Date of Award


Degree Name

Master of Arts


Political Science

First Advisor

Dr. Gunther Hega

Second Advisor

Dr. Jim Butterfield

Third Advisor

Neil Pinney

Access Setting

Masters Thesis-Open Access


This thesis examines French education policy in response to European Union (EU) initiatives since the 1970's. It demonstrates that policy-making at the EU and national level have both supported decentralization, i.e. supranational and national policies encourage more regional development and local decision-making. A new model, termed "Europeanization," accounts for the new regionalism and multi-level governance in the EU. The three hypotheses tested in this thesis claim that if French higher education is becoming europeanized, then the number of actors involved in policy-making will increase, funding for higher education will become more diversified, and participation rates of regional universities will grow.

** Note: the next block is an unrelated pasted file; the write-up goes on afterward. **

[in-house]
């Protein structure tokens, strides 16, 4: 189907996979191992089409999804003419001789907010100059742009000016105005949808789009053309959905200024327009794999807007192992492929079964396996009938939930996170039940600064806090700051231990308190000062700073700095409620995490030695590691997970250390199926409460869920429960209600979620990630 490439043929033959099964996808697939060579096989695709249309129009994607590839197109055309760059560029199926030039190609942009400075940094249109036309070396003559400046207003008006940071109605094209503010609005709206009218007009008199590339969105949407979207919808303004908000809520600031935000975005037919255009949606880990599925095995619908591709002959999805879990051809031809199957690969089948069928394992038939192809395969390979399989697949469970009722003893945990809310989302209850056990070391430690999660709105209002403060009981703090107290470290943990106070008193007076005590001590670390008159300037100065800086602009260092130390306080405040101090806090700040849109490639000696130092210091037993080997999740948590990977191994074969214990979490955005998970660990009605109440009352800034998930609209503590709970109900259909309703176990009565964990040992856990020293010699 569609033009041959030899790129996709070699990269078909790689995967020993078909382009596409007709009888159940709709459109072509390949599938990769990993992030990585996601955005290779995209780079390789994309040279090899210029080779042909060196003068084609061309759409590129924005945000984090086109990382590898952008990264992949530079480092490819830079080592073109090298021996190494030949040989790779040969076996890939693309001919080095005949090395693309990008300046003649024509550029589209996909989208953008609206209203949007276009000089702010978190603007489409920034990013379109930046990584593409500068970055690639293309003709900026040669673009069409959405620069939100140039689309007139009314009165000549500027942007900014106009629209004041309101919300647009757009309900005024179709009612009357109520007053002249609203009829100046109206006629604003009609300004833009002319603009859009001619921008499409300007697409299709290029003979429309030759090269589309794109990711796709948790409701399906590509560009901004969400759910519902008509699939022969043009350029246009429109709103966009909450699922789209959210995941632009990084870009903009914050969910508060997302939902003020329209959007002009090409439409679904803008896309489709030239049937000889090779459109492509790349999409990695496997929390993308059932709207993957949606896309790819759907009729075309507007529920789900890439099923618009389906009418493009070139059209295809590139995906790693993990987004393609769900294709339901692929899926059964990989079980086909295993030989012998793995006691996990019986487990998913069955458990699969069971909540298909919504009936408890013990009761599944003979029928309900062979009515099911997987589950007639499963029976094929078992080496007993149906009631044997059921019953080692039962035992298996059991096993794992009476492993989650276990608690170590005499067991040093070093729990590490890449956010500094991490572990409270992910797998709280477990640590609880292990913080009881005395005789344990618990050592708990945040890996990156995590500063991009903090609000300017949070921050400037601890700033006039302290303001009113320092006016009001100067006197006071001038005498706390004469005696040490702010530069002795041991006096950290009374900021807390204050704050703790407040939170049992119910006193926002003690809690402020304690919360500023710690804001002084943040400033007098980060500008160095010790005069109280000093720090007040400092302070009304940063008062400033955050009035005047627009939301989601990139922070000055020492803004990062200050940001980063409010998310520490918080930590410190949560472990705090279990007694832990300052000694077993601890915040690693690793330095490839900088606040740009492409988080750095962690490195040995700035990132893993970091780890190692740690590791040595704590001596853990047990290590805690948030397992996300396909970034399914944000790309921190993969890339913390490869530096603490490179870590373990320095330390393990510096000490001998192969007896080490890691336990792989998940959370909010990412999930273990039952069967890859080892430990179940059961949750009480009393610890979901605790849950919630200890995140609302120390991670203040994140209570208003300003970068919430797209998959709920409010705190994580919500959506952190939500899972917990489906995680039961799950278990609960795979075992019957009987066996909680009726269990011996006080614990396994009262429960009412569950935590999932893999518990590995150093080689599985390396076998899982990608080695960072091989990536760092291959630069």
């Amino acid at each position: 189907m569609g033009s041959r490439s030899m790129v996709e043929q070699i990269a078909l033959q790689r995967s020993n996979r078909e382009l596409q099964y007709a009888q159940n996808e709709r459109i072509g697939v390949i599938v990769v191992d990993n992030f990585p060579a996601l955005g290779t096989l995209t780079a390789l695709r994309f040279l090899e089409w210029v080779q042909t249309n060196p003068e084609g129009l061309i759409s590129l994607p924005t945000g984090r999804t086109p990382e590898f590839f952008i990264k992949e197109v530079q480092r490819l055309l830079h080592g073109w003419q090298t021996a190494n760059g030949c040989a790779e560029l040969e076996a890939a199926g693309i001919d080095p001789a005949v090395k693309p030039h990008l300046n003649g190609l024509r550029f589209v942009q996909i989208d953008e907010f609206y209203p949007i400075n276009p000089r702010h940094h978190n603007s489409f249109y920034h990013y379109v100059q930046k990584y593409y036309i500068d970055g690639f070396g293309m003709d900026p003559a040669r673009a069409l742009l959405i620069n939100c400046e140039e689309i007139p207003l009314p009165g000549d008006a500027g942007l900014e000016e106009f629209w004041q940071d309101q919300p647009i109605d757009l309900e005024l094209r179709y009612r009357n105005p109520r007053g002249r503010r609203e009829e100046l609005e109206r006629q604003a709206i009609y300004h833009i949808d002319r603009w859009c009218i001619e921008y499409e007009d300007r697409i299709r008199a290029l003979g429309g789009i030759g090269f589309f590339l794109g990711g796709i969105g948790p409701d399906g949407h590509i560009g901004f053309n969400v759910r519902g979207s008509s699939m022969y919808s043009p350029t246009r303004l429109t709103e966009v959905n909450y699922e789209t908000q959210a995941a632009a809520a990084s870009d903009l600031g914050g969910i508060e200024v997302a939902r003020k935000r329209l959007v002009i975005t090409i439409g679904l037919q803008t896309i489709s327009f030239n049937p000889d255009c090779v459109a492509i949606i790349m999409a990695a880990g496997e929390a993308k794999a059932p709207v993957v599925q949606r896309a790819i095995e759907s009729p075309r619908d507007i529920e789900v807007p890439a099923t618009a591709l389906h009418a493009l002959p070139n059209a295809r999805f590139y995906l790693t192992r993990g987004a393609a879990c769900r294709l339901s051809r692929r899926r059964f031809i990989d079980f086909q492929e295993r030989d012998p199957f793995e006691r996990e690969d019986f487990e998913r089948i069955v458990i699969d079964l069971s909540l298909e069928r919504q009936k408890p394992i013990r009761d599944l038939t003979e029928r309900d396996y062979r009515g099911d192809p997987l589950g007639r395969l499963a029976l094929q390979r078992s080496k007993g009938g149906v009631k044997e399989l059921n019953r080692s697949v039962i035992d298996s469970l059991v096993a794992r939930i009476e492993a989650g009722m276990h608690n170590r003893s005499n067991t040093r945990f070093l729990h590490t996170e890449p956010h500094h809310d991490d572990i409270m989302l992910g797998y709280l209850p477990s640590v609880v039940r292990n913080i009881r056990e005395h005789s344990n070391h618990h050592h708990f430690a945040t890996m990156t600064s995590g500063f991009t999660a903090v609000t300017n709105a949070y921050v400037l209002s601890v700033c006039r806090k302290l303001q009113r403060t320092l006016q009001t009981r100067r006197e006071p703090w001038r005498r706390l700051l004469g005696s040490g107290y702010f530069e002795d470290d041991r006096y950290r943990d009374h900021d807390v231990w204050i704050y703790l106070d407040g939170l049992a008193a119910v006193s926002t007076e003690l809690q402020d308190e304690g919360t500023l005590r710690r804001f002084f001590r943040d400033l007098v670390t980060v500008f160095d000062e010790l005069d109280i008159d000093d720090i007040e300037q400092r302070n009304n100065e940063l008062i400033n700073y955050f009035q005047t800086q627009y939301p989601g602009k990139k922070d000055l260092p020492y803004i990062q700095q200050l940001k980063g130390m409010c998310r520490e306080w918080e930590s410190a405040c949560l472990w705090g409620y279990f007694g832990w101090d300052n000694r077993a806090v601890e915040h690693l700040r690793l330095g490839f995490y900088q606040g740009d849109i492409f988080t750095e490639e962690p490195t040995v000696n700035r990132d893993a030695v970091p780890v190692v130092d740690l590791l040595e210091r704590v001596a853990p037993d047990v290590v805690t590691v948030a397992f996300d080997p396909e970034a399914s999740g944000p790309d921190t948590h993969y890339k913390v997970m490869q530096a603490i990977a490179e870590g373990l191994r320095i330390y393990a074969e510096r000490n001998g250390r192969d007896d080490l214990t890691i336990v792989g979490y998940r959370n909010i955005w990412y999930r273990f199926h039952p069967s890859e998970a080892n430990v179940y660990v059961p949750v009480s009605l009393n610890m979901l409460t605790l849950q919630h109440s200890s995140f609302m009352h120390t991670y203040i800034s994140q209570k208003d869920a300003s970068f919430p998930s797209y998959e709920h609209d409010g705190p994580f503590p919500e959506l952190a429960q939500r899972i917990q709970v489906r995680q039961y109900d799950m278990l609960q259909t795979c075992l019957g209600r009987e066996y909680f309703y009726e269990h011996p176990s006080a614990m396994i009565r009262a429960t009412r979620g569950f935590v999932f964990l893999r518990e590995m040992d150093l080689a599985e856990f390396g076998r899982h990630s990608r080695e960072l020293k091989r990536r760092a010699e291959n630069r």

The evidence derived from a longitudinal case study of France suggests that French higher education since the 1980's involves an increased number of actors, an expansion of regional funding, and growing regional and local participation in EU programs. From a theoretical perspective, this thesis builds on intergration theories like transactionalism and neo-functionalism, but shifts the focus to more regional autonomy and local decision-making in the process of integrating education policies in Europe.